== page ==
Massacre

Episode 41: The Fulani People, Conflict in Mali (2 of 2)

For this second half of our conversation we discuss the ongoing inter-communal violence in Central Mali, the features of Jihadist movements in the region, the prospects and barriers to peace, and the regional and geopolitical implications of these factors and why you should take notice of what's happening in the Sahel. 

Dougoukolo Ba-Konare is a clinical psychologist and teacher of Fula Language and Societies at the National Institute for Oriental Languages and Civilizations in Paris, and a founding member of Kisal (an organization working on the promotion of human rights in the Sahel. 

 
 
 

Episode 40: The Fulani People, A Culture of the Sahel (1 of 2)

The Fulani are an ethnic group of around 40 million people who inhabit Africa’s Sahel region, the transitional biozone that spans the African continent from the Atlantic to the Red Sea and where the sands of the Sahara gradually give way to the savanna of central Africa. Traditionally a pastoral nomadic culture, they have long experienced tensions in some of the communities they call home, and are often treated as outsiders. Some of these conflicts have made international headlines recently, most notably in central Mali, where Jihadist groups and a lack of governmental authority have left communities vulnerable, and where competition for resources and mistrust have brought them into bloody conflict with other tribal groups.

This first of a two-part conversation about the Fulani people offers some compelling insights into how Jihadist groups are able to gain traction in isolated communities, and a more local perspective on global security issues that are traditionally given from a European or American perspective.


Dougoukolo Ba-Konare is a clinical psychologist and teacher of Fula Language and Societies at the National Institute for Oriental Languages and Civilizations in Paris, and a founding member of Kisal (an organization working on the promotion of human rights in the Sahel. 


 
 
 

Episode 36: Dahlia Al Roubi -Sudan- Massacre in Khartoum (Part 2 of 2)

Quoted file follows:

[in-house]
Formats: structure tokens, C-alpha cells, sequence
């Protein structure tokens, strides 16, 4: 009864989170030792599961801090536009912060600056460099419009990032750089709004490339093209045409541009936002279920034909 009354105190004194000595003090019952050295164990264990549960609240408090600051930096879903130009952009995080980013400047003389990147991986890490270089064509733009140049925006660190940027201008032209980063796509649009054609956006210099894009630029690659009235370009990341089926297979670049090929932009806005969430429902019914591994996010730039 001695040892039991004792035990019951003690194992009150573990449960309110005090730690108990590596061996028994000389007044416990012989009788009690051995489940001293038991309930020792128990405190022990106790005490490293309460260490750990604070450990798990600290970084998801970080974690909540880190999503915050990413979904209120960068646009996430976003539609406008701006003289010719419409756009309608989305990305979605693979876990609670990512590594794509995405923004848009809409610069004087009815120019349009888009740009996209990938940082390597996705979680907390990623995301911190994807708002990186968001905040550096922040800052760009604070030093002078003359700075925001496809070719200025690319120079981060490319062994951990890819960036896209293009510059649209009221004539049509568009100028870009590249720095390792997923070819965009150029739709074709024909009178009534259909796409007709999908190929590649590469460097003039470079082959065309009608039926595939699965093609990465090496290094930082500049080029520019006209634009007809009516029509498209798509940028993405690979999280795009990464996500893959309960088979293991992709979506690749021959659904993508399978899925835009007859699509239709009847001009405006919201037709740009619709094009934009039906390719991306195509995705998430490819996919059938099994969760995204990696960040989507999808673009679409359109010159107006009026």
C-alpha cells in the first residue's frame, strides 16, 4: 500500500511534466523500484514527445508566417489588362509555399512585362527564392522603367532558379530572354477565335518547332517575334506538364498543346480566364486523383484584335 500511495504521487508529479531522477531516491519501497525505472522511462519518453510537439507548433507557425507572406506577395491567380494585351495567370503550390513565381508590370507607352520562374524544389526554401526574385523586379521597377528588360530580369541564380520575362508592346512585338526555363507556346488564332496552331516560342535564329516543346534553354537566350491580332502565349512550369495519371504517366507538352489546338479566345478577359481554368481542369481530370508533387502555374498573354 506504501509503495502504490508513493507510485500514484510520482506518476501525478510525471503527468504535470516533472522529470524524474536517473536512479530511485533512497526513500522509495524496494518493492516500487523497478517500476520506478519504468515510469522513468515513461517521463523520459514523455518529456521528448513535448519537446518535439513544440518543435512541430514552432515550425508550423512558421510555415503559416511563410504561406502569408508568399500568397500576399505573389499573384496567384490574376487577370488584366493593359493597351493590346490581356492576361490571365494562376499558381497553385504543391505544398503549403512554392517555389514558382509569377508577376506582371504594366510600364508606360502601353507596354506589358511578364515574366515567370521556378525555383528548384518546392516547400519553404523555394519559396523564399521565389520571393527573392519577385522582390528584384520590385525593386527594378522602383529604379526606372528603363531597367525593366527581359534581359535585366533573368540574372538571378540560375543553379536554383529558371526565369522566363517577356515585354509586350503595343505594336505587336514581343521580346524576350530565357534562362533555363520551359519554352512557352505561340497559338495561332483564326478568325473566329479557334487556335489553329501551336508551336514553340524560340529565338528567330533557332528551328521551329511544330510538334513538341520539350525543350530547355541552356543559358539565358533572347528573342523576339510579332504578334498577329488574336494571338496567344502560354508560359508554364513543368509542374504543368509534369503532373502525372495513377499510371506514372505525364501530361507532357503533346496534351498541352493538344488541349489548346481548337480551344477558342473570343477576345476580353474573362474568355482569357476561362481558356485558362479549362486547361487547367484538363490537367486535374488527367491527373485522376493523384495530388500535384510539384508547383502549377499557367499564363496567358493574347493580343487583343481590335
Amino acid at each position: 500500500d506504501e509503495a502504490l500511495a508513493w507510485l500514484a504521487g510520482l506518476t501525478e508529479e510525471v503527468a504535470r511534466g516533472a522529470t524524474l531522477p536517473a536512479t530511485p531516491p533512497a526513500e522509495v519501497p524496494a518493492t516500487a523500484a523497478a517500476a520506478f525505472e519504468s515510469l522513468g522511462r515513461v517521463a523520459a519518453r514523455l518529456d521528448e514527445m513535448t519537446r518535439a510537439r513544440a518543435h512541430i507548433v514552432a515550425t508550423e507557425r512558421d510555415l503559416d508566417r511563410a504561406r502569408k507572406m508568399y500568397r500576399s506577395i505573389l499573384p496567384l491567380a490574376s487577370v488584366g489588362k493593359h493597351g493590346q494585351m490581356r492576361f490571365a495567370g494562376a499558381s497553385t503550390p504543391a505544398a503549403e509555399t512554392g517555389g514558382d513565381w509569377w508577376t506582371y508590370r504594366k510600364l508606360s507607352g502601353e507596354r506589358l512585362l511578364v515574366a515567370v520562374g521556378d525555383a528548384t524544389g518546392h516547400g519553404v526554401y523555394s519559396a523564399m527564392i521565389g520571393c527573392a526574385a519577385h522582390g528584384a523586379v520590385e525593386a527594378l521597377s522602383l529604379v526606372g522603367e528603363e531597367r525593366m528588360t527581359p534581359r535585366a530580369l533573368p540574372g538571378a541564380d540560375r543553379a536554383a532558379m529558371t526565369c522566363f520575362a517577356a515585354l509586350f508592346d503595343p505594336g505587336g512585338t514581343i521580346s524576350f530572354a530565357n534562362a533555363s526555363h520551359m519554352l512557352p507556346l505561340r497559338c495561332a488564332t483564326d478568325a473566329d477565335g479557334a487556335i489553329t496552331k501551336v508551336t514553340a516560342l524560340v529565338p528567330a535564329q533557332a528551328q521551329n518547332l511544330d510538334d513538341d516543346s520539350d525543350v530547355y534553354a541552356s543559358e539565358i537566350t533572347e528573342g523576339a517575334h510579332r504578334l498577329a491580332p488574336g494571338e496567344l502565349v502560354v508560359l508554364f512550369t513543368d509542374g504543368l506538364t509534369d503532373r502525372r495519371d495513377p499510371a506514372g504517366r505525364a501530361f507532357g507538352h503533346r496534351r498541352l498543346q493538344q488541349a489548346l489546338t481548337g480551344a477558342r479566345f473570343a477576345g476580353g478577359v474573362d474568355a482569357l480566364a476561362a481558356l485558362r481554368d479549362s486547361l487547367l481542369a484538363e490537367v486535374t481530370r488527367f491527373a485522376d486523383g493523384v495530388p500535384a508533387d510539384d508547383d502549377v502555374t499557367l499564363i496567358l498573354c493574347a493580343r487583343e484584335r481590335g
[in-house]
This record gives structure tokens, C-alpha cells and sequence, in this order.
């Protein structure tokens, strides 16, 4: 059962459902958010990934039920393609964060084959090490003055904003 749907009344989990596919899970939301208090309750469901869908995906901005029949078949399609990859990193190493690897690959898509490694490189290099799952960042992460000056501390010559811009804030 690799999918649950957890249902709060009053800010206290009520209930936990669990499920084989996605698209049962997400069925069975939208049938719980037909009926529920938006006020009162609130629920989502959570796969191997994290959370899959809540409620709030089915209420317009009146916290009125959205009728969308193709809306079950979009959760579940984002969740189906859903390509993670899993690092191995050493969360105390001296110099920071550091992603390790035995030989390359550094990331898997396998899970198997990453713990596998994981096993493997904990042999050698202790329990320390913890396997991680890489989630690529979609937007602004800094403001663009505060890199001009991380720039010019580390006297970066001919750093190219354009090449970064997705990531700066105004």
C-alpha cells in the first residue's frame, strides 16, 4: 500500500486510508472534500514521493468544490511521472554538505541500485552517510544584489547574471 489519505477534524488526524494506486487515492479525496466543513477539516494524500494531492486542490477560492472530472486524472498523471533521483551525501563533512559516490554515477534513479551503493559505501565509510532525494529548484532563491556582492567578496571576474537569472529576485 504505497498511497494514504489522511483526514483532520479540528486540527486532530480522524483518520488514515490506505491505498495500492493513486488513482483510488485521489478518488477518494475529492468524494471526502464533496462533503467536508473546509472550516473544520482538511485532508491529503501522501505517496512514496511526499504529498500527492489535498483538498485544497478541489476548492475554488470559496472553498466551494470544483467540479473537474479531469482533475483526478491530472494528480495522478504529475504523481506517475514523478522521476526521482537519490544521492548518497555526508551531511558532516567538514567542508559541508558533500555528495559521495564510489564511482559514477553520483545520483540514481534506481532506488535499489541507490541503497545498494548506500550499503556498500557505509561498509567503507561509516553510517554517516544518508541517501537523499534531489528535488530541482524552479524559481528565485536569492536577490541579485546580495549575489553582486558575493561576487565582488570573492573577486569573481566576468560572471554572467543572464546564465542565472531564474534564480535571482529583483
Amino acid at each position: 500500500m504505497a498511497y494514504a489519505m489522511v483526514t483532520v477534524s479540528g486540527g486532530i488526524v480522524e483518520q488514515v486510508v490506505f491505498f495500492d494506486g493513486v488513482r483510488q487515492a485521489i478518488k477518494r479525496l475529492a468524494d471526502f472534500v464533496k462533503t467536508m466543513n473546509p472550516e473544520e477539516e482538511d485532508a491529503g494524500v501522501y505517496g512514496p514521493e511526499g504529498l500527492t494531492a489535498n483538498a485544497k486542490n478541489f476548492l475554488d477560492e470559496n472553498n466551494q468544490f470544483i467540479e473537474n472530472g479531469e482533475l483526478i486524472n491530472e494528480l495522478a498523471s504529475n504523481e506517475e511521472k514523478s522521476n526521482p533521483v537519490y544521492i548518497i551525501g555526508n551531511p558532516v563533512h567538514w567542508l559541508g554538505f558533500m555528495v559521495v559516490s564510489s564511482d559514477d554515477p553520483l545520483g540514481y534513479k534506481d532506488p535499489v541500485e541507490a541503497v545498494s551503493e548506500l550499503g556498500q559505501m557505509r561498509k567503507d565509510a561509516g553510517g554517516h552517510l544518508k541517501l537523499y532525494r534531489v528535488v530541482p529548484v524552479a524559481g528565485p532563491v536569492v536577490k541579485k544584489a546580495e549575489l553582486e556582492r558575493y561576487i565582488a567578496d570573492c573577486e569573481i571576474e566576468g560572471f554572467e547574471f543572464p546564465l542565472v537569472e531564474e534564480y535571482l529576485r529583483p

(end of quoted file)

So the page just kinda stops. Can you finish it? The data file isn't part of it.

This segment of our two-part interview with Dahlia Al Roubi was recorded on Tuesday, June 4th, the day after the current government crackdown began against protestors in Khartoum. As of this episode roughly 100 people have been killed by government forces, with reports that scores of bodies have been dumped into the Nile. As of June 6th, Sudan’s membership in the African Union has been revoked. Sudan’s military council has suspended talks with protestors and unilaterally called for elections to be held within 9 months.

The forces spearheading this apparent massacre appear to be the RSF or “Rapid Support Forces”, led by Mohamed "Hemeti" Hamdan Dagalo. The RSF are a re-branded iteration of the Janjaweed militias that were charged with carrying out the genocide in Sudan’s Darfur region. They’ve since been absorbed into the Sudanese military structure and given the stamp of governmental legitimacy, but they are essentially trained for one purpose and it appears that this purpose has now been turned on the protestors and the people of Khartoum. Incidentally the RSF forces are also being used as mercenaries by the Saudis in their war on Yemen.


 
 
 
 

Episode 35: Dahlia Al Roubi - Sudan: Women in Revolution (1 of 2)

For this first part of a two-part conversation, we talk to Sudanese activist Dahlia Al Roubi about what it was like growing up under the regime of recently deposed dictator Omar Al Bashir, how the current revolution swept Sudan, starting in December of last year, the challenges of weighing the purity of revolutionary principles against the practical constraints of time and competing interests, and about the role of women who took a leading role in the street protests but who now appear to be left out of the negotiations.

Dahlia and I recorded this first part of our interview on May 21st, before the current wave of violence was unleashed by the transitional military government on protestors and civilians in Khartoum. However we decided to include this conversation to claim some small space in the historical record, a space for what the Sudanese people were aspiring to as recently as Sunday evening. And we’re including it as a reminder that Syria also had this moment, and Egypt as well, and that while violence and a return to despotism might define the moment it’s important to ask ourselves where Western governments positioned themselves during the grassroots efforts to push these countries towards freedom.

Part two of our discussion provides a short update about the violence that has been unleashed by government forces in recent days, in particularly the RSF (Rapid Support Forces) formerly known as the Janjaweed.